A Democratic congressman from California is proposing forcing lawful gun owners across America to turn in their guns, sell them to police or face prosecution- a rather unconstitutional measure that will no doubt stir up fears among the nation’s vast gun community.
In an op-ed posted earlier this morning, Congressman Eric Swalwell laid it all out :
“Ban assault weapons and buy them back,” he wrote. “It might cost $15 billion, but we can afford it. Consider it an investment in our most important right, the right to live.”
The San Francisco-area native plead on the grounds of emotion, bringing up stories of violent incidents as he tried to justify his argument.
“The Parkland teens have taught us there is no right more important than every student’s right to come home after class,” he added. “The right to live is supreme over any other.”
Of course, this would involve confiscation and mandatory buyback programs, things most gun owners -particularly owners of America’s most popular and controversial rifle- aren’t to keen on considering.
“We should ban possession of military-style semiautomatic assault weapons, we should buy back such weapons from all who choose to abide by the law, and we should criminally prosecute any who choose to defy it by keeping their weapons,” he wrote. “The ban would not apply to law enforcement agencies or shooting clubs.”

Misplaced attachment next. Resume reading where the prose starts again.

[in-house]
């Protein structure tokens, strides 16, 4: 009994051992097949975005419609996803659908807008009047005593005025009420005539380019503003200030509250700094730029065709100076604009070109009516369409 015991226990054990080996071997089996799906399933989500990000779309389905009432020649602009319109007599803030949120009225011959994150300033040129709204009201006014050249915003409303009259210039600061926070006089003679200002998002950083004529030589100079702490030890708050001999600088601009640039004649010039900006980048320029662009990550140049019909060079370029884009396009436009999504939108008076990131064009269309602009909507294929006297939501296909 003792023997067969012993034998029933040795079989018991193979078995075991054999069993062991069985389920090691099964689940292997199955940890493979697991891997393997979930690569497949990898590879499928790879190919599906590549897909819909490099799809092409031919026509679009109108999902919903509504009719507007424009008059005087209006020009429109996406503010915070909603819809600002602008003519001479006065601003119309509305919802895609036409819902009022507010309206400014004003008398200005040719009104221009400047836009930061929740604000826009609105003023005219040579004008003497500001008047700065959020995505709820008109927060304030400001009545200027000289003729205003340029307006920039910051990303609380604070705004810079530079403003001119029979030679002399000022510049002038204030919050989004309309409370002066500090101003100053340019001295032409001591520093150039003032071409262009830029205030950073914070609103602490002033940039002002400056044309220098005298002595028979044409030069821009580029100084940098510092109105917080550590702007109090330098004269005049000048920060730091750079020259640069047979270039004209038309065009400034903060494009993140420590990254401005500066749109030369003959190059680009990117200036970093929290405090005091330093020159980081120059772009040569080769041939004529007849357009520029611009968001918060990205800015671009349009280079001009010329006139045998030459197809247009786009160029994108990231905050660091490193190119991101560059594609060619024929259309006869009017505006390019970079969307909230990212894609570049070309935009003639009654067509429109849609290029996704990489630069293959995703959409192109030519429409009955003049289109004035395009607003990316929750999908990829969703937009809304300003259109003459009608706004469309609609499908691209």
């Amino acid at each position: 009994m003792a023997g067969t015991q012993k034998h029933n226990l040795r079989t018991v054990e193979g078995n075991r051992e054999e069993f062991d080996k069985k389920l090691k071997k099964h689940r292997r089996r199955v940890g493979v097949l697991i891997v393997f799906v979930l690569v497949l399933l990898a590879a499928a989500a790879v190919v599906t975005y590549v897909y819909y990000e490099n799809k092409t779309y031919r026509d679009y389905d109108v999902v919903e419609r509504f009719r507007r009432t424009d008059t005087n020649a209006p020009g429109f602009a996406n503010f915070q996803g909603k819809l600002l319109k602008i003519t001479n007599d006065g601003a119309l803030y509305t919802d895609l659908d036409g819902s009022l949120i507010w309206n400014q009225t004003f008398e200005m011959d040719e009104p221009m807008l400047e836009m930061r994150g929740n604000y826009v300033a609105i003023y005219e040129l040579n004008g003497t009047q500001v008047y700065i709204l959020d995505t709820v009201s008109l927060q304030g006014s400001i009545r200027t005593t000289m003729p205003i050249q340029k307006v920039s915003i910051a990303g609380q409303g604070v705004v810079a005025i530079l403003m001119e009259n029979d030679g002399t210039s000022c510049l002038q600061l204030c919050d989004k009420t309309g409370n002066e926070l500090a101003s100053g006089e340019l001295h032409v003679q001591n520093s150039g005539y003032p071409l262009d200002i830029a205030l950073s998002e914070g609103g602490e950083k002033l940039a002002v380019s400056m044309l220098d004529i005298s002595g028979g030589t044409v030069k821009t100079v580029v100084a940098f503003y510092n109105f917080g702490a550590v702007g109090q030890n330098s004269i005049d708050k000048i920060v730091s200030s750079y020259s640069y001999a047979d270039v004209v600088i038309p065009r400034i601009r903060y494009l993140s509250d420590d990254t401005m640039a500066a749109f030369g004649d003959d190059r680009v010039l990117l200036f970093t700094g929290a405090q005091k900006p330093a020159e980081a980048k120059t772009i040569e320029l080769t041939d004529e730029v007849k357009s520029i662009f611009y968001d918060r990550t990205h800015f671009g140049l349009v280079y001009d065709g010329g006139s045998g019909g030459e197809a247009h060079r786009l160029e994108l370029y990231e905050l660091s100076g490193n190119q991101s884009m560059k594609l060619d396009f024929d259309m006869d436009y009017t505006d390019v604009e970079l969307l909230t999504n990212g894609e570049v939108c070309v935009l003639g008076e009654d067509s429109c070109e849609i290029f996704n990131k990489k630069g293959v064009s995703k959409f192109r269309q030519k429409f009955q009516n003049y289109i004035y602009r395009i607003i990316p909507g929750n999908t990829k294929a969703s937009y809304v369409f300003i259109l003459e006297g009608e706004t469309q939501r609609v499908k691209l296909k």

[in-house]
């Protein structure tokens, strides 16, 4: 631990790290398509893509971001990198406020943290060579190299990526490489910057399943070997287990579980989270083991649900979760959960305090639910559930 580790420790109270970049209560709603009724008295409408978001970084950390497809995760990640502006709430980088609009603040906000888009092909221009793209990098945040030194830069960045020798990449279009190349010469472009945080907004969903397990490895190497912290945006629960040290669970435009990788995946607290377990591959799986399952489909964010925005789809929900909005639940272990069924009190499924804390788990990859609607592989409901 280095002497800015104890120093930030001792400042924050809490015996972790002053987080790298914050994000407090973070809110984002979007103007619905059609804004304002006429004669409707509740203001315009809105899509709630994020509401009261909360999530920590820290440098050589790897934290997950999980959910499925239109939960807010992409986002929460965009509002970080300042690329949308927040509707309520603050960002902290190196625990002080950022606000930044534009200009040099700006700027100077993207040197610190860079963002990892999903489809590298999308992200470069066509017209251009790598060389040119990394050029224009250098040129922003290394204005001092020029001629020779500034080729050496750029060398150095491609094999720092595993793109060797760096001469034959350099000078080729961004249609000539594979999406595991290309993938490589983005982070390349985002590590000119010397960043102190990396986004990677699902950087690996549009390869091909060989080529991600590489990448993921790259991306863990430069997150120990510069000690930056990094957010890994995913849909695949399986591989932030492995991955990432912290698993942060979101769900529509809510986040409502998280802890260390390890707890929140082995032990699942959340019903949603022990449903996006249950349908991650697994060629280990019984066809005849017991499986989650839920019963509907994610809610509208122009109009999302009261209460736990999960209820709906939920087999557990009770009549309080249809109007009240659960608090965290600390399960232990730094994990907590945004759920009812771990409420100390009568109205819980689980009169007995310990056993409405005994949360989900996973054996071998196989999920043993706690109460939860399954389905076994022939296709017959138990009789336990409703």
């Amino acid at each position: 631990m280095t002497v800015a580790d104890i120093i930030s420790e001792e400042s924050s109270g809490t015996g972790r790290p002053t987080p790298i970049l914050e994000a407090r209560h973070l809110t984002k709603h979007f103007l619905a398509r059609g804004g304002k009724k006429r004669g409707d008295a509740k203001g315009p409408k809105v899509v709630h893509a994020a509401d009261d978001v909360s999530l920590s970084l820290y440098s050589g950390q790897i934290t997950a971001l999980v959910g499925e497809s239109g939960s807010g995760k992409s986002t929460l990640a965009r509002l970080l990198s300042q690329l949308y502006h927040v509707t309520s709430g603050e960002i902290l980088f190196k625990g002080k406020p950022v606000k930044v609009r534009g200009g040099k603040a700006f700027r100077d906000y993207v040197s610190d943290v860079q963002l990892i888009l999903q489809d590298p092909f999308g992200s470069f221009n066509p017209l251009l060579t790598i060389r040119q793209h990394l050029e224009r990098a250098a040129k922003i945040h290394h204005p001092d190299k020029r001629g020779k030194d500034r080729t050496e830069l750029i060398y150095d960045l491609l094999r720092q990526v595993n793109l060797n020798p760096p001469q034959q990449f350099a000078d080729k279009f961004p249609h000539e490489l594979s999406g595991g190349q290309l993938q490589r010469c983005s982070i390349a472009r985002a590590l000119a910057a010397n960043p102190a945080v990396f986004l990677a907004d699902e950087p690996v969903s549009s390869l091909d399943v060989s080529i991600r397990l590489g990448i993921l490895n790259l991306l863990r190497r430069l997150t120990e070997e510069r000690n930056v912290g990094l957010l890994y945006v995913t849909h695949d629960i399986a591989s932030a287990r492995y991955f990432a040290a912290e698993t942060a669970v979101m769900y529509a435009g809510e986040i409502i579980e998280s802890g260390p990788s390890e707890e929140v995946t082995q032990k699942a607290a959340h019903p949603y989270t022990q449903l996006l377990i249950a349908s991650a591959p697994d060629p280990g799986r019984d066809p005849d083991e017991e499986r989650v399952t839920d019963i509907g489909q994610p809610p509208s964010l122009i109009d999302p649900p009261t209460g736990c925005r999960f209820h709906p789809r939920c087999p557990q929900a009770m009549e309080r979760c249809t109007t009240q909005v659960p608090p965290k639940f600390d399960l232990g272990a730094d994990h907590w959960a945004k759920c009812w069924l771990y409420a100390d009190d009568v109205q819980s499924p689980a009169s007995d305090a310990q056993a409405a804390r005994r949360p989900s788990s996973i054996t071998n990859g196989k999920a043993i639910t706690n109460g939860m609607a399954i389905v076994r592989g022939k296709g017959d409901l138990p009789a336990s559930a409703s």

Under the congressman’s proposal, the federal government should offer up to $1,000 for every weapon covered by a new ban (which would hardly cover the average mid-to-high-end long rifle), estimating that it would take $15 billion to buy back roughly 15 million weapons.
Keep in mind that “assault weapon” is a deliberately-vague political term that, depending on the usage, can range from a single type of firearm to everything short of revolvers and lever-action rifles (though even models of the latter example can meet the definition, depending on which lawmaker is writing the bill).
According to Swalwell, “an assault weapon, then, is a hand-held weapon of war, capable of spraying a crowd with more lethal fire in seconds.”
This could apply to just about anything short of a musket (and even then, it would depend on the shot used).
Swalwell’s argument -while alarming- is exactly what gun rights groups such as the Gun Owners of America and the National Rifle Association want to hear, as their members frequently express concern of a tyrannical government wishing to confiscate their weapons.
With firearms likely outnumbering US citizens within the nation’s borders, this would prove no easy feat- provided one could even account for every weapon, get the public to surrender their arms or even get military and police to comply with the orders to seize weapons.
As for Swalwell, it’s pretty obvious by his op-ed as to what direction he wants America to go towards.
“Australia got it right,” he wrote.